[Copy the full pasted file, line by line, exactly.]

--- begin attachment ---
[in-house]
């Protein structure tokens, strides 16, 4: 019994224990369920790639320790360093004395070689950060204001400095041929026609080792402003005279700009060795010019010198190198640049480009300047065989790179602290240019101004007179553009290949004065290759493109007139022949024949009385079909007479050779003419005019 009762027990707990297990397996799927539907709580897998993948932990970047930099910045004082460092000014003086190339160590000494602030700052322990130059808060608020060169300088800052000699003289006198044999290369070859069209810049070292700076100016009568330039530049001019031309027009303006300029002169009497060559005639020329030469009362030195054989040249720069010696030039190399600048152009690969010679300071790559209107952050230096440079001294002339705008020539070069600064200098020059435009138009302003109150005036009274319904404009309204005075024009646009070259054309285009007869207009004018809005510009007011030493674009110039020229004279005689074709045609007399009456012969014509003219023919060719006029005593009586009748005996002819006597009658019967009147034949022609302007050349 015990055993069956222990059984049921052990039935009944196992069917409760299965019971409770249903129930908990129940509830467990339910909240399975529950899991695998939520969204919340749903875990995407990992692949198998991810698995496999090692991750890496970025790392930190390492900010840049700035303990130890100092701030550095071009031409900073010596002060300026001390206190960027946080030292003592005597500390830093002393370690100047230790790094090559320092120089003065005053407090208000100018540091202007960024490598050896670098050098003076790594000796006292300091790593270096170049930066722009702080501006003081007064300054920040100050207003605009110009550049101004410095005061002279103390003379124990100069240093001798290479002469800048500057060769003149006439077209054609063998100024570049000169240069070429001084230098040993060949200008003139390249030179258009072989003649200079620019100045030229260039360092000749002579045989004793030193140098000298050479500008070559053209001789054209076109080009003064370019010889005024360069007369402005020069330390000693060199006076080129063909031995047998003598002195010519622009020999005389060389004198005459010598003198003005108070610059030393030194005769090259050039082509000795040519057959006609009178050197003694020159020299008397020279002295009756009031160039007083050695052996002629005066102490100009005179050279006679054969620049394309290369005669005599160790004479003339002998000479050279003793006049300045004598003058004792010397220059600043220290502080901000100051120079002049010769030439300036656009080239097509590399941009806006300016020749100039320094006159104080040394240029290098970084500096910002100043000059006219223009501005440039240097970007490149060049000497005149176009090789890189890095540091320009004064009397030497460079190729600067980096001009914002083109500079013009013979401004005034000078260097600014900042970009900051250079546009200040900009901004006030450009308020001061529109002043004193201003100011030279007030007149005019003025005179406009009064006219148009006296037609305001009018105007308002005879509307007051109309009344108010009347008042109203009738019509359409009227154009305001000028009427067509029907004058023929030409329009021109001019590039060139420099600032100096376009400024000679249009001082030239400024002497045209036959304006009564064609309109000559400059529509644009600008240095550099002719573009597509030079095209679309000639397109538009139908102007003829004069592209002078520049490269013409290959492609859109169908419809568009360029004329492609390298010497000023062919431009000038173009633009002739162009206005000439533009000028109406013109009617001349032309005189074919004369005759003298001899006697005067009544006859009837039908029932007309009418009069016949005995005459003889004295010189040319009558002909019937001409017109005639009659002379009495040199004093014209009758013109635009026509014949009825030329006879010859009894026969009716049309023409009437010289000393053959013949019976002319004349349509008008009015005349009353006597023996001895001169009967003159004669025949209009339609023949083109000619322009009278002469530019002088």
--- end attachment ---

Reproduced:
[in-house]
């Protein structure tokens, strides 16, 4: 019994224990369920790639320790360093004395070689950060204001400095041929026609080792402003005279700009060795010019010198190198640049480009300047065989790179602290240019101004007179553009290949004065290759493109007139022949024949009385079909007479050779003419005019 009762027990707990297990397996799927539907709580897998993948932990970047930099910045004082460092000014003086190339160590000494602030700052322990130059808060608020060169300088800052000699003289006198044999290369070859069209810049070292700076100016009568330039530049001019031309027009303006300029002169009497060559005639020329030469009362030195054989040249720069010696030039190399600048152009690969010679300071790559209107952050230096440079001294002339705008020539070069600064200098020059435009138009302003109150005036009274319904404009309204005075024009646009070259054309285009007869207009004018809005510009007011030493674009110039020229004279005689074709045609007399009456012969014509003219023919060719006029005593009586009748005996002819006597009658019967009147034949022609302007050349 015990055993069956222990059984049921052990039935009944196992069917409760299965019971409770249903129930908990129940509830467990339910909240399975529950899991695998939520969204919340749903875990995407990992692949198998991810698995496999090692991750890496970025790392930190390492900010840049700035303990130890100092701030550095071009031409900073010596002060300026001390206190960027946080030292003592005597500390830093002393370690100047230790790094090559320092120089003065005053407090208000100018540091202007960024490598050896670098050098003076790594000796006292300091790593270096170049930066722009702080501006003081007064300054920040100050207003605009110009550049101004410095005061002279103390003379124990100069240093001798290479002469800048500057060769003149006439077209054609063998100024570049000169240069070429001084230098040993060949200008003139390249030179258009072989003649200079620019100045030229260039360092000749002579045989004793030193140098000298050479500008070559053209001789054209076109080009003064370019010889005024360069007369402005020069330390000693060199006076080129063909031995047998003598002195010519622009020999005389060389004198005459010598003198003005108070610059030393030194005769090259050039082509000795040519057959006609009178050197003694020159020299008397020279002295009756009031160039007083050695052996002629005066102490100009005179050279006679054969620049394309290369005669005599160790004479003339002998000479050279003793006049300045004598003058004792010397220059600043220290502080901000100051120079002049010769030439300036656009080239097509590399941009806006300016020749100039320094006159104080040394240029290098970084500096910002100043000059006219223009501005440039240097970007490149060049000497005149176009090789890189890095540091320009004064009397030497460079190729600067980096001009914002083109500079013009013979401004005034000078260097600014900042970009900051250079546009200040900009901004006030450009308020001061529109002043004193201003100011030279007030007149005019003025005179406009009064006219148009006296037609305001009018105007308002005879509307007051109309009344108010009347008042109203009738019509359409009227154009305001000028009427067509029907004058023929030409329009021109001019590039060139420099600032100096376009400024000679249009001082030239400024002497045209036959304006009564064609309109000559400059529509644009600008240095550099002719573009597509030079095209679309000639397109538009139908102007003829004069592209002078520049490269013409290959492609859109169908419809568009360029004329492609390298010497000023062919431009000038173009633009002739162009206005000439533009000028109406013109009617001349032309005189074919004369005759003298001899006697005067009544006859009837039908029932007309009418009069016949005995005459003889004295010189040319009558002909019937001409017109005639009659002379009495040199004093014209009758013109635009026509014949009825030329006879010859009894026969009716049309023409009437010289000393053959013949019976002319004349349509008008009015005349009353006597023996001895001169009967003159004669025949209009339609023949083109000619322009009278002469530019002088």